- If you are able to get pregnant, a pregnancy test will be done to show that you are NOT pregnant before starting methotrexate injection (subcutaneous). Talk with your doctor.
- Use birth control to prevent pregnancy during treatment and for some time after your last dose. Talk with your doctor to see how long to use birth control after you stop methotrexate injection (subcutaneous).
- If you are a woman and you miss a period, have unprotected sex, or think that your birth control has not worked, call your doctor right away.
How is this medicine (Methotrexate Injection) best taken?
Use methotrexate injection (subcutaneous) as ordered by your doctor. Read all information given to you. Follow all instructions closely.
- It is given as a shot into the fatty part of the skin on the top of the thigh or the belly area.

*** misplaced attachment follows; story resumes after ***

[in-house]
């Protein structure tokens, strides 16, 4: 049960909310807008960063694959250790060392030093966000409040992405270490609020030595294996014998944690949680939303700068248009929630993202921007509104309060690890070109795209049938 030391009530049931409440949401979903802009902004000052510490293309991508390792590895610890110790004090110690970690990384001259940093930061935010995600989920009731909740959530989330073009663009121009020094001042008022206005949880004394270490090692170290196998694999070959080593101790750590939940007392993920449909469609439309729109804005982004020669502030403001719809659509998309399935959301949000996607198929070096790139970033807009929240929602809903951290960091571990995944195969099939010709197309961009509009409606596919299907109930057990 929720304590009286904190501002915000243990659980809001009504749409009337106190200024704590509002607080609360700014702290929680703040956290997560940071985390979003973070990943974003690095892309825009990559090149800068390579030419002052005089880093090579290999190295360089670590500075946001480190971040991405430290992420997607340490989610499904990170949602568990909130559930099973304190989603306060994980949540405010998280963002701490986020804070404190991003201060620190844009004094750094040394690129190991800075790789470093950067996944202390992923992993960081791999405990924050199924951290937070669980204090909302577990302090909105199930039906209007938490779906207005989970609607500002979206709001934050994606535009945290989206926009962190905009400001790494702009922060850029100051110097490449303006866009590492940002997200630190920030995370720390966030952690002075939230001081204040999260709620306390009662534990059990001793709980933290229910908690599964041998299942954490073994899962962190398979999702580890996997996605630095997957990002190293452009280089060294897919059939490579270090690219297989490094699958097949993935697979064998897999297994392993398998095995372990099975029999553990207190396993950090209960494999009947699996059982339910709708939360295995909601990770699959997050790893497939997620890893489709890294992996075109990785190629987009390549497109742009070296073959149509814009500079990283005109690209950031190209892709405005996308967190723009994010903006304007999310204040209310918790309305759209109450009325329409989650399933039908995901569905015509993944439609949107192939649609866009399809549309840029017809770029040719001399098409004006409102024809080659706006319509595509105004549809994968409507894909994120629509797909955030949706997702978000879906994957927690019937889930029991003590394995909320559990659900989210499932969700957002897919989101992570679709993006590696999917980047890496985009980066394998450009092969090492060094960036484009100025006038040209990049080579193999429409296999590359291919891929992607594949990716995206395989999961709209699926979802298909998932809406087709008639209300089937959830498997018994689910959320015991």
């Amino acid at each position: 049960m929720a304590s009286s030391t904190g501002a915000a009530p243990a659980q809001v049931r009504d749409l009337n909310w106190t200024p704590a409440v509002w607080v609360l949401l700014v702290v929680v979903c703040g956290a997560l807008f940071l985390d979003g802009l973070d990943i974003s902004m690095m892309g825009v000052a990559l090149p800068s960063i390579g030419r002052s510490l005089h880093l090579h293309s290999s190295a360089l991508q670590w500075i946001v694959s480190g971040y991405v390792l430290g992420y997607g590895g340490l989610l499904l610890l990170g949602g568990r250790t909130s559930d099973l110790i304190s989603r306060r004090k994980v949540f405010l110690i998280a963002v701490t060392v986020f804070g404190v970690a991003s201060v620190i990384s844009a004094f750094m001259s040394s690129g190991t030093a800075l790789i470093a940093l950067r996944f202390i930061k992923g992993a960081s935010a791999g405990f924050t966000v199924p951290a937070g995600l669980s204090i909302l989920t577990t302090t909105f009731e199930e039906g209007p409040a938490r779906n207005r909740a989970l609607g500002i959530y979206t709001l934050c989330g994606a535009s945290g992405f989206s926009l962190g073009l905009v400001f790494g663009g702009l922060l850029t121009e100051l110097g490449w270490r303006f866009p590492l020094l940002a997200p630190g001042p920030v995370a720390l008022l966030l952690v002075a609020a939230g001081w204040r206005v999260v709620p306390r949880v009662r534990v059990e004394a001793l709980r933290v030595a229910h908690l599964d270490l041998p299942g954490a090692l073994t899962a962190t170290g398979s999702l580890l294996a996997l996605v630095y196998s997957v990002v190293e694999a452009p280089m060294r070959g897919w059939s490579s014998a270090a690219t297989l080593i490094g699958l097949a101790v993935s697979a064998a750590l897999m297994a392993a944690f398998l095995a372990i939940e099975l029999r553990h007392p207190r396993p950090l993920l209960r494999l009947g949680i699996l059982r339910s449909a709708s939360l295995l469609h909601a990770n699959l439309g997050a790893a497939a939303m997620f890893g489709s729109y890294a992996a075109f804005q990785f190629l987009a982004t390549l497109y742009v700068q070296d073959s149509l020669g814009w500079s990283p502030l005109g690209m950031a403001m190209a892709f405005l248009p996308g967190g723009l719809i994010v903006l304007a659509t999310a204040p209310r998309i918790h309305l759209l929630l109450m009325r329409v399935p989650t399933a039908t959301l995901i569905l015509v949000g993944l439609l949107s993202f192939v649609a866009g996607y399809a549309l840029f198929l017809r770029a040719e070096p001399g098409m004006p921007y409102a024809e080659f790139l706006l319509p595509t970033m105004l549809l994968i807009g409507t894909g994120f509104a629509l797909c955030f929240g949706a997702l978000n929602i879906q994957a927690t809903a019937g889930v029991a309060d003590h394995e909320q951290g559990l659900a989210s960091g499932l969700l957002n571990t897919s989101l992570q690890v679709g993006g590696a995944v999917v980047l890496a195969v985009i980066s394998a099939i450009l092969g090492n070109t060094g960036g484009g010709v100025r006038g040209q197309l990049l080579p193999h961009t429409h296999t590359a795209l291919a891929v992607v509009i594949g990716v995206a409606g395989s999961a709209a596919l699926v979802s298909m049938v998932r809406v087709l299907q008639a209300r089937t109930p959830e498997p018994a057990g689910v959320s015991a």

- If you will be giving yourself the shot, your doctor or nurse will teach you how to give the shot.
- Follow how to use as you have been told by the doctor or read the package insert.
- Do not give into skin within 2 inches of the belly button.
- Do not use if the solution is cloudy, leaking, or has particles.
- Do not give into skin that is irritated, bruised, red, infected, or scarred.
- If you are not sure if your dose was injected or if you have a hard time giving the dose, talk with your doctor or pharmacist before using another dose.
- Throw away needles in a needle/sharp disposal box. Do not reuse needles or other items. When the box is full, follow all local rules for getting rid of it. Talk with a doctor or pharmacist if you have any questions.
- Drink lots of noncaffeine liquids unless told to drink less liquid by your doctor.
- Take as you have been told by your doctor. This medicine is not to be used every day. Be sure you know how to use methotrexate injection (subcutaneous).